would see Gardner in the hall. Id. at 70. In her Affidavit, plaintiff avers that the settlement of her
union grievance was that Gardner would never supervise her again. (Pl.’s Aff., ¶9).
19. The coach leaders would provide development time where the sales coach would listen
to calls and coached with feedback on the calls on how to improve performance (Pl. Dep. 73-75; Hill
20. Plaintiff’s supervisors talked with her about the expectation to follow a sales “call flow’
and to make sales offers on every call (Pl. Dep. 80-81; Hill ¶22).
21. As part of that coaching, plaintiff was given a written Call Flow Process Job Aid that
she was expected to follow (Pl. Dep. 74, 80-81; Hill ¶23; Ex. B-3). The Job Aid was on a sheet of
paper that was in front of her at her desk every day (Pl. Dep. 83-84).
22. Plaintiff was evaluated on how well she followed the call flow process (Pl. Dep. 81; Hill
On May 28, 2008, plaintiff’s Coach Leader Jackie Robinson placed her on a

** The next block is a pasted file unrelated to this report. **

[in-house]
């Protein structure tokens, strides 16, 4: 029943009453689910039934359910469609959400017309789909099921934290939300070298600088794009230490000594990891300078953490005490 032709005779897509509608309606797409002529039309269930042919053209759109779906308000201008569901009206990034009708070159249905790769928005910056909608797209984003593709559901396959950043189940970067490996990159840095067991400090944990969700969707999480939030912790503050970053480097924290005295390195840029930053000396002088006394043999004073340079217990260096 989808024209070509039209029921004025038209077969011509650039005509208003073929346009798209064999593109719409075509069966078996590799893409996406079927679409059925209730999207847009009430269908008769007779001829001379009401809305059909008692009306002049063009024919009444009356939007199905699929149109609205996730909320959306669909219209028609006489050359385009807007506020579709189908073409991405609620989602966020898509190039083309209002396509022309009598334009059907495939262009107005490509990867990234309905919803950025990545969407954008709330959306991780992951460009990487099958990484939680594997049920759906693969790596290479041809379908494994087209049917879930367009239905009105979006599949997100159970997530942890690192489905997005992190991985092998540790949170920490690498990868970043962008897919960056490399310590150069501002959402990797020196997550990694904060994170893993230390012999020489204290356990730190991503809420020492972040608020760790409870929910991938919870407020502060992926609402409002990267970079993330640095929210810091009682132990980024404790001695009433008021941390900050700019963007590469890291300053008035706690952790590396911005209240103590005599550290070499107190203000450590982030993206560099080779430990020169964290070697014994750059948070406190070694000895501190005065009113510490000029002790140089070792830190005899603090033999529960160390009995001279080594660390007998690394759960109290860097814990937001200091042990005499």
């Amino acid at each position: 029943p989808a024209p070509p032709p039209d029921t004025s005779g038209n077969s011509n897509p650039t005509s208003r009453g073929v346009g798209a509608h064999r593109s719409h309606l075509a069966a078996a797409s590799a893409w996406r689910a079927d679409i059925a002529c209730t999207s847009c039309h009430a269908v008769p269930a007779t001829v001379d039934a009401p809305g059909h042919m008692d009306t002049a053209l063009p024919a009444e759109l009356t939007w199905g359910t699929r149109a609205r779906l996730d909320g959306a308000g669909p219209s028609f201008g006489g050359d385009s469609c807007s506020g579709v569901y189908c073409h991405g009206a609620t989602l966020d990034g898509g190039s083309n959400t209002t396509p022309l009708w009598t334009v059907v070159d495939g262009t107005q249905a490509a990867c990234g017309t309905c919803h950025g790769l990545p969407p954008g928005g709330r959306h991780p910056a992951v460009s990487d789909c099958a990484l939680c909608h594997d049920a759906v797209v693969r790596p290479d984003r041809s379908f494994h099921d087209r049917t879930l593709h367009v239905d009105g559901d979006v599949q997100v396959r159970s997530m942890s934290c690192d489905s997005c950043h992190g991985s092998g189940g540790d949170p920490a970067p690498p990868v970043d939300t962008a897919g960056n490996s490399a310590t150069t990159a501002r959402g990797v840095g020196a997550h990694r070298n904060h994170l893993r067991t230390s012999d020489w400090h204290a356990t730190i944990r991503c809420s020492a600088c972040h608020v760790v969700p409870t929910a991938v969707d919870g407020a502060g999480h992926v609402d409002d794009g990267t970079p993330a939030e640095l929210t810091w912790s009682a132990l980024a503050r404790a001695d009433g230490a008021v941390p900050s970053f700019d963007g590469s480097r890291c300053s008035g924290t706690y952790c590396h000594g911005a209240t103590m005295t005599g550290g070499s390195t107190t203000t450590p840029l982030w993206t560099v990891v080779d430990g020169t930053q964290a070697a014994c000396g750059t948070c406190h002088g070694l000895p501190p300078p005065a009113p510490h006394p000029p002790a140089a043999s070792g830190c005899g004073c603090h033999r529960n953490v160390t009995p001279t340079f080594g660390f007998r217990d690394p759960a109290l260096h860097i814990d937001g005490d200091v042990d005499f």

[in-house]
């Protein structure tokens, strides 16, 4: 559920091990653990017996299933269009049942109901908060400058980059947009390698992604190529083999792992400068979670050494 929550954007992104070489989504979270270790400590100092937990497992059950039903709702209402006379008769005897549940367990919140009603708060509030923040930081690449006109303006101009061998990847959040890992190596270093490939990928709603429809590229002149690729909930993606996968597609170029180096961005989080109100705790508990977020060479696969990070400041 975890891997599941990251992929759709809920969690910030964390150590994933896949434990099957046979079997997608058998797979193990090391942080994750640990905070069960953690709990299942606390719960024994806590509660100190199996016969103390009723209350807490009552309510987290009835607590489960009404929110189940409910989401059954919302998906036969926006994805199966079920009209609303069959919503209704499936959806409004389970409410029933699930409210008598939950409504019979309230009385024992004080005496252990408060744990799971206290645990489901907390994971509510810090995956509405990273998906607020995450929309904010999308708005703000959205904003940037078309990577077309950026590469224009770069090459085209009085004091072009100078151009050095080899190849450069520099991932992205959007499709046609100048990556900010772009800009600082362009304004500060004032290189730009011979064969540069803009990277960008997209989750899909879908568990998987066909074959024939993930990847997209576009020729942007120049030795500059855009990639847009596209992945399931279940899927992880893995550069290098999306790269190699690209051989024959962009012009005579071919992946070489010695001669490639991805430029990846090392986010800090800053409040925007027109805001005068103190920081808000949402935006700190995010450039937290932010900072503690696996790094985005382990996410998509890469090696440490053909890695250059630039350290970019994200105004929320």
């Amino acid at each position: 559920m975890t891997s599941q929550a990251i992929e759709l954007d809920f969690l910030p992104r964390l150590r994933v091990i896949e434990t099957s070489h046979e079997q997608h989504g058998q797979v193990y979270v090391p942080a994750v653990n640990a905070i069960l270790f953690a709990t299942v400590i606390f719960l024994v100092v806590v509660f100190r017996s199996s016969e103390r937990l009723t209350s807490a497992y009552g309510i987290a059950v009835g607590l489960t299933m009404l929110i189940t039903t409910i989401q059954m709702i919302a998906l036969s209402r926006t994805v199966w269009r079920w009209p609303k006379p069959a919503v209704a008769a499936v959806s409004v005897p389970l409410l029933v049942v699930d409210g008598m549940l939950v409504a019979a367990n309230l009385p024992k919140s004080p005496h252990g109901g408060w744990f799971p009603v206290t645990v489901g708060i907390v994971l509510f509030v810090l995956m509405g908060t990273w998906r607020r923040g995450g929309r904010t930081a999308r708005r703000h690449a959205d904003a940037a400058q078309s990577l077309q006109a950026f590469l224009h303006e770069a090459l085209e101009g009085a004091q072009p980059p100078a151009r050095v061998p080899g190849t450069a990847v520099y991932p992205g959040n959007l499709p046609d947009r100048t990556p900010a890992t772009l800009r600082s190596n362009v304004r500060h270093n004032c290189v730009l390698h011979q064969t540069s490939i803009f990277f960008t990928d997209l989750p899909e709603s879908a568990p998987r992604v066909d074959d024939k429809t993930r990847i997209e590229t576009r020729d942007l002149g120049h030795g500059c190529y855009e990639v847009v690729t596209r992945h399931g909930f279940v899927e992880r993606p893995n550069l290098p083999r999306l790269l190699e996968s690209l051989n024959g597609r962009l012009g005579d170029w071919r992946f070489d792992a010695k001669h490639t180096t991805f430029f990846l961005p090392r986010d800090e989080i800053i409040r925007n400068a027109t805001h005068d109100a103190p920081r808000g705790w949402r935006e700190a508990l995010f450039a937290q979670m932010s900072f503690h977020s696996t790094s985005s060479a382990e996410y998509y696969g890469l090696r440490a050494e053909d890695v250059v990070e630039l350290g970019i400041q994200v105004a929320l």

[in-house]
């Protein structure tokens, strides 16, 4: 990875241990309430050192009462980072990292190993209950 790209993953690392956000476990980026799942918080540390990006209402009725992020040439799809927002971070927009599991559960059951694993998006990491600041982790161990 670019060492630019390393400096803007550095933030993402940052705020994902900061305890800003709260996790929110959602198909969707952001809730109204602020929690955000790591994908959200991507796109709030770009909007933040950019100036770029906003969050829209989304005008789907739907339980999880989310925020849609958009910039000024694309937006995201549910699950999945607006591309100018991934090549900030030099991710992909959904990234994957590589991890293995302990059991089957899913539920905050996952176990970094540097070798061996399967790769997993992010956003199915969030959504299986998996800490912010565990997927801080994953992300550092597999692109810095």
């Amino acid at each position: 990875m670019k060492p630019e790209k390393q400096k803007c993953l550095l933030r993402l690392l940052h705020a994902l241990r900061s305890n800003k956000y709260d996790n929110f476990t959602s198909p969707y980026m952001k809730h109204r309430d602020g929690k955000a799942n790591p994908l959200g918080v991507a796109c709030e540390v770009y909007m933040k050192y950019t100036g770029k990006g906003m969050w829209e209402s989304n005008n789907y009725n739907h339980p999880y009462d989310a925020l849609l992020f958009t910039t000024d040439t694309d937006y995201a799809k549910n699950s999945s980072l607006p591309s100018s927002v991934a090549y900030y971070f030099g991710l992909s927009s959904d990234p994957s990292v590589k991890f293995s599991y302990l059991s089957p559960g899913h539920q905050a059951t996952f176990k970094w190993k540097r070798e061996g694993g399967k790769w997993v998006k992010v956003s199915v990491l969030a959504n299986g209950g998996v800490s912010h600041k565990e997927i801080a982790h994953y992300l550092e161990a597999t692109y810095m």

Performance Notice for not meeting performance expectations (Pl. Dep. 86, 88; Hill ¶25; Ex. B-4).
24. After the Performance Notice, plaintiff received additional coaching and development
(Pl. Dep. 91; Hill ¶26).
25. On October 30, 2008, plaintiff’s Coach Leader Nanette Elkins placed her on a
Developmental Road Map to improve her job performance because she was below expectations (Pl.
Dep. 90; Hill ¶27). Plaintiff was informed that she would continue on the DRM until her
expectation goals were met and that if she did not meet desired performance goals, positive
discipline could be imposed (Hill ¶27).
26. Despite these steps, plaintiff’s numbers were not improving, so on November 19, 2008,
plaintiff’s Coach Leader Kendra Clay placed her on a Written Reminder for unsatisfactory call
quality, including not following the required call flow (Pl. Dep. 86-91; Hill ¶28; Ex. B-5). Plaintiff